Sunday, February 19, 2006
Tourists from India
When friends and relatives come to visit us, I often take them around the city, explaining the history but most of the time, our guests are very easily bored. I guess that coming from India, for us "tourist place" is meant to be something imposing, huge thing otherwise, it leaves us indifferent. When I go out, the colours of buildings, the shapes of spaces, small details of understanding how people lived two hundred or five hundred years ago, fascinate me, but they bore most of our guests.
"Yeah...", they say, scratching their heads, trying not to hurt my feelings, trying to hide their boredom, showing more interest in front of electronic shops or Armani boutiques. Where I can buy nice Italian shoes, they ask, not even looking up at the wonderful lattice carving from fourteenth century in the Piazza della Mercanzia. They complain about the cobbles in the medieval streets, not even looking at the harmonious beauty of the church façade. "What is there to look inside a church?" they seem to ask me silently as I take them around inside a church, unable to see anything worthy of their attention in the paintings or the simple architecture.
I would like to go to Pisa or Venice they say. Of course, Pisa and Venice are more touristy, they have things to show that are more imposing, huge, monumental. And, I also like going there. But I also love Bologna, and its more delicate, less in-your-face beauty, and the small things laced with history hidden at every corner.
Like the wooden statues in the church on Via Clavature right in front of the main city square, Piazza Maggiore. In the "Santa Maria della Vita" church. Must have walked around that church at least hundred times, never knowing that they existed, till suddenly yesterday I had gone there. Actually, I had gone in to take a picture of a statue of St. Teresa d'Avila, a saint whose prayers I like very much. Her poetry reminds me of bhakti songs of Mira, simple and poignant.
A woman cleaning the candle stand had seen me, standing there, perhaps looking a bit uncertain. Actually I was thinking if I could use flash without disturbing the persons praying there. She had pointed towards the alter, "There, behind the stairs are the statues", she said. What statues, I asked myself but then curious, went in the direction she had indicated. There, behind the stairs in an alcove, hidden in the shadows were a group of most wonderful statues, I had ever seen.
Crying for Jesus is the name of this group of statues made by Nicola dell'Arca in 1463. They were kept hidden for a long time since people felt that some statues were too vulgar - they showed shapes of breasts with clothes clinging to the bodies in an improper way! The two Marys in the corner with their mouths open in a never ending scream, their bodies contorted in desperation, are the ones I like most. They remind me of the more famous Scream by Edvard Munch that was stolen from Oslo two years ago. To be honest, when I had seen that painting, I had not been particularly impressed by it. Take a look at the two Marys tell me if you don't think they are wonderful!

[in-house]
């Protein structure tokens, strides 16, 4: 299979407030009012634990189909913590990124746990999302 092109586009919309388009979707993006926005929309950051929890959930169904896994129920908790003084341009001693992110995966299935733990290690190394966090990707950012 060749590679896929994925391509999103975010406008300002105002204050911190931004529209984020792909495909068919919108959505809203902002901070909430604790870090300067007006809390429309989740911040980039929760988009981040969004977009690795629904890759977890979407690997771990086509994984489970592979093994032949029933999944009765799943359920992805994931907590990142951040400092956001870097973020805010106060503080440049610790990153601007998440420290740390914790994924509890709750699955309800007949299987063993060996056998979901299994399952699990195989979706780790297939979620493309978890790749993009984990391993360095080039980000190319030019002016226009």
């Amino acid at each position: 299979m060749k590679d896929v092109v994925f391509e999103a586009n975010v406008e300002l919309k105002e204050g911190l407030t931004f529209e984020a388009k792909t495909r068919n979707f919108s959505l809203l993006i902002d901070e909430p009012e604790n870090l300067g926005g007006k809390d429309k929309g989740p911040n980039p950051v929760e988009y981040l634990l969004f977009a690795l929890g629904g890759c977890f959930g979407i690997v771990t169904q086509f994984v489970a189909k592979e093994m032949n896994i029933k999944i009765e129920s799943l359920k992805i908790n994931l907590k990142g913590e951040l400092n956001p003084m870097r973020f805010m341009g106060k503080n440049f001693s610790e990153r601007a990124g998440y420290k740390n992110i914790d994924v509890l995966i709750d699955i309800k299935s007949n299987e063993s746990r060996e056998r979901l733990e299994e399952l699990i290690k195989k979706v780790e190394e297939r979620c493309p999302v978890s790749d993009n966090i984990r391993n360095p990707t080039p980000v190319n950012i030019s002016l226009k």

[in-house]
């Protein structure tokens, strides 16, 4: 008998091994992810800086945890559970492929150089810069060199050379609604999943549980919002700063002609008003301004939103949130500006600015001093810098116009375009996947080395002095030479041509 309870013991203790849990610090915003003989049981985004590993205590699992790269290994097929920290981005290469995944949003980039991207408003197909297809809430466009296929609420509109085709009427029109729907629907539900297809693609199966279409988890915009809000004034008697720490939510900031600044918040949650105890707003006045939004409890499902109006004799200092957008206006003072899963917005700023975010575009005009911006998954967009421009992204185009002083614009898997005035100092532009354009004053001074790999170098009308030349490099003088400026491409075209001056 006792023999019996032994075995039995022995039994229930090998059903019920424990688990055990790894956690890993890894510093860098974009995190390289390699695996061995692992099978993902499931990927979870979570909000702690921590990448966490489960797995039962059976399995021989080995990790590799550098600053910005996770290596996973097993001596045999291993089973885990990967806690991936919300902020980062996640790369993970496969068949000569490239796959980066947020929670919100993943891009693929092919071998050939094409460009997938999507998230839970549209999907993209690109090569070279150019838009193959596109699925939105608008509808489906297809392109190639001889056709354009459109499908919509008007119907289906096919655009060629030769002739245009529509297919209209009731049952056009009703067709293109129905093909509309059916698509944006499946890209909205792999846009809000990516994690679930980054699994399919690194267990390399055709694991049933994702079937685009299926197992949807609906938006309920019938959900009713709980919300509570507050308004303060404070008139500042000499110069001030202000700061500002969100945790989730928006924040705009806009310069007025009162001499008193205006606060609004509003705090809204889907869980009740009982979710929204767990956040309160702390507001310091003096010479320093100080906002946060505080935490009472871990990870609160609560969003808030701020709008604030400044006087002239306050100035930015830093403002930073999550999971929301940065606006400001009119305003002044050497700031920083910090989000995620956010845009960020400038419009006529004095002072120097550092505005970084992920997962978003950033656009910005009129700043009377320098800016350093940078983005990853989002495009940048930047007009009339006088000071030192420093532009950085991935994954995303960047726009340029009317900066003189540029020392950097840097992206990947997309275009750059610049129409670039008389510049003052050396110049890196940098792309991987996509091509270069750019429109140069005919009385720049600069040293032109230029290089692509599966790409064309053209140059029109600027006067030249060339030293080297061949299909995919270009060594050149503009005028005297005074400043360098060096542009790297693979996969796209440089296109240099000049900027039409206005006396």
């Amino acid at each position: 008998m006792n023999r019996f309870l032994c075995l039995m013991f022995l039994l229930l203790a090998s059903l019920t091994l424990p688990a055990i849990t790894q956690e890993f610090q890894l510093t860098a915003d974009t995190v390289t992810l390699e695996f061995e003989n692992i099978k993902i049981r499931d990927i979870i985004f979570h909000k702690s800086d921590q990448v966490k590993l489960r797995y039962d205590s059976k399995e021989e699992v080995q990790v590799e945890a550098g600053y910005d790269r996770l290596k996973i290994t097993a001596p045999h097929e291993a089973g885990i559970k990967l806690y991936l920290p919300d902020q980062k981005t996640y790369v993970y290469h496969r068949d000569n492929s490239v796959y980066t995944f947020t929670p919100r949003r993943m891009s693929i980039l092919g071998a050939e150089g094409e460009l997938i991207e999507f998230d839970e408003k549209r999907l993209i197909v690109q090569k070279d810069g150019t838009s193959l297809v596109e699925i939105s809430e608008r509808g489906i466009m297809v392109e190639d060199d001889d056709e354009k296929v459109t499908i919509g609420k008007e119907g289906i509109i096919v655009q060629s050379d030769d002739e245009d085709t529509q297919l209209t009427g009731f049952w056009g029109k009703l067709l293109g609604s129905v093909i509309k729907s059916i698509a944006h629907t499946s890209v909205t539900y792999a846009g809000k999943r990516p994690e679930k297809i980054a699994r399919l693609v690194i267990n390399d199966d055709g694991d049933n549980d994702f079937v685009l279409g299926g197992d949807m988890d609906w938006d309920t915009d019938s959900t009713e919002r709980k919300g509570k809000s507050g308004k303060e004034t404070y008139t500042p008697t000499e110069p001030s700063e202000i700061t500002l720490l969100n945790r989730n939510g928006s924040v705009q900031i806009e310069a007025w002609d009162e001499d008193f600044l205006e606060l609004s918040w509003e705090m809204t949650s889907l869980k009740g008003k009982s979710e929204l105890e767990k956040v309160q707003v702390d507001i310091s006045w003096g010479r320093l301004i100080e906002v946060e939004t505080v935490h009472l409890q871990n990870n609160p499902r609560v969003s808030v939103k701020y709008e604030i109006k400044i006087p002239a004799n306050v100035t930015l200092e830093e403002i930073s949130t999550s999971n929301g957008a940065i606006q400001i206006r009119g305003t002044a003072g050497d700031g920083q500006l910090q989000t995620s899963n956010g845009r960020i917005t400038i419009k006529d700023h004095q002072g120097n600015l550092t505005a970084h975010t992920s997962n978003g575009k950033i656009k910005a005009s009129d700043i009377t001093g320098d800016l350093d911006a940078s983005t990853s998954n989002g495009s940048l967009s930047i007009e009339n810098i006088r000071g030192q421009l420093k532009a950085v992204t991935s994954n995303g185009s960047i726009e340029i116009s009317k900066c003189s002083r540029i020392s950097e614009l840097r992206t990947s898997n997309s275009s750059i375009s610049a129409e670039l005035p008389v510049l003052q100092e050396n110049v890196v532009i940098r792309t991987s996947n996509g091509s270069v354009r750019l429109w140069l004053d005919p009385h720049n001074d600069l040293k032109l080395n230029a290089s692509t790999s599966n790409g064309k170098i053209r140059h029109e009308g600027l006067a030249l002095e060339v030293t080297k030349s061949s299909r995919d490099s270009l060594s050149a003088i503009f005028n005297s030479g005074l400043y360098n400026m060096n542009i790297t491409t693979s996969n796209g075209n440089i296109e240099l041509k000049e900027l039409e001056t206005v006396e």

The two Marys also explain the common saying in Bologna. When they say, "She is like one of the Marias of the Vita", they mean to say that she is very ugly. Actually, I think that the two Marias are beautiful, but then beauty is subjective!
Bologna by night is even more beautiful than by day. Perhaps, that is not very accurate. There are parts of Piazza Maggiore, that I absolutely love in the light from setting sun, but in the night the city acquires shadows that soften the rough edges, hiding forbidden pleasures in the dark corners.
Like this view of Piazza Maggiore from Via Clavature. I love the small pieces of sky peeping in from beneath the arches. Bologna is full of archways. On a rainy day, very convenient. Or like the small old street with restaurants next to the medieval museum below.
Yesterday there was this couple singing under one of the archways. They must have been British or Irish. The girl had a wonderful voice, touching the high notes effortlessly, wonderful acoustics from the archway that echoed it. They received lot of coins from the passersby and their bag was full.
After the musical couple, it was the turn of the juggler in the main square. With big handlebar moustache, he seemed to be from another time. And, he was wonderfully clumsy with the flying dumbells. I don't know if it was intentional but when he missed to catch one in time, everyone roared with laughter. Then he took out a funny bicycle. As soon he saw me clicking, he posed for me a few times and showing me his tongue, went on his clumsy way on the bicycle, falling down soon after, provoking another roar of approval from the crowd.
It is election time in Italy. Voting will be on 9 April. Mr. Berlusconi, the present prime minister is everywhere, with new hair transplant, rosy cheeks and fake smile chosen by his spin doctors as the most authentic ones to vow the voters. He uses the Government machinery for making publicity about all the good things his Government did. In the last one week, three letters have arrived from him and other ministers, reminding us of the good things they have done. Your life has improved, he tells us. Sure, we are stupid and can't make it out ourselves, that we much better off. "Do you want more taxes? No thanks. Do you want more illegal immigrants? No thanks." These are the main messages of his campaign. And, in the mean time he merrily makes new laws to safeguard and strengthen his millions.